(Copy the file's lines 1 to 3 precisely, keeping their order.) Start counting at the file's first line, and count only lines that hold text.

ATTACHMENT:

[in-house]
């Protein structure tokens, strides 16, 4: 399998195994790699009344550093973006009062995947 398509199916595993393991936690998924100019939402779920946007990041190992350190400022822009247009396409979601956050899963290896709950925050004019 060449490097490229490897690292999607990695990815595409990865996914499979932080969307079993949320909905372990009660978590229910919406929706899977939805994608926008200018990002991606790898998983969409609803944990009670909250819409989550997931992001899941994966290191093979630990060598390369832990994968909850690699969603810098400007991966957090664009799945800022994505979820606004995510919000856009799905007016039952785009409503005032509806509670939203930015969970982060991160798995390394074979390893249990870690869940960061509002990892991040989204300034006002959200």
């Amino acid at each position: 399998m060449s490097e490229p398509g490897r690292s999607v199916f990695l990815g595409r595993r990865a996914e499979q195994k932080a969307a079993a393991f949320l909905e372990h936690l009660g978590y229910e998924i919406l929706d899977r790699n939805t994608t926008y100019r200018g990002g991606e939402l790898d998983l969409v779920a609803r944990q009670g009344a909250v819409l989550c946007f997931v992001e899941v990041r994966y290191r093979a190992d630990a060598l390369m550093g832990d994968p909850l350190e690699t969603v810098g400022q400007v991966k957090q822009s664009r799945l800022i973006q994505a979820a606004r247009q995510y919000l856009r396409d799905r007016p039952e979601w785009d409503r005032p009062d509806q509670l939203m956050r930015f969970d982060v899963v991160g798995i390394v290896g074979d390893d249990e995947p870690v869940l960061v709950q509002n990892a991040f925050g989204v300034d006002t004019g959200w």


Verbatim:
[in-house]
């Protein structure tokens, strides 16, 4: 399998195994790699009344550093973006009062995947 398509199916595993393991936690998924100019939402779920946007990041190992350190400022822009247009396409979601956050899963290896709950925050004019 060449490097490229490897690292999607990695990815595409990865996914499979932080969307079993949320909905372990009660978590229910919406929706899977939805994608926008200018990002991606790898998983969409609803944990009670909250819409989550997931992001899941994966290191093979630990060598390369832990994968909850690699969603810098400007991966957090664009799945800022994505979820606004995510919000856009799905007016039952785009409503005032509806509670939203930015969970982060991160798995390394074979390893249990870690869940960061509002990892991040989204300034006002959200």
């Amino acid at each position: 399998m060449s490097e490229p398509g490897r690292s999607v199916f990695l990815g595409r595993r990865a996914e499979q195994k932080a969307a079993a393991f949320l909905e372990h936690l009660g978590y229910e998924i919406l929706d899977r790699n939805t994608t926008y100019r200018g990002g991606e939402l790898d998983l969409v779920a609803r944990q009670g009344a909250v819409l989550c946007f997931v992001e899941v990041r994966y290191r093979a190992d630990a060598l390369m550093g832990d994968p909850l350190e690699t969603v810098g400022q400007v991966k957090q822009s664009r799945l800022i973006q994505a979820a606004r247009q995510y919000l856009r396409d799905r007016p039952e979601w785009d409503r005032p009062d509806q509670l939203m956050r930015f969970d982060v899963v991160g798995i390394v290896g074979d390893d249990e995947p870690v869940l960061v709950q509002n990892a991040f925050g989204v300034d006002t004019g959200w």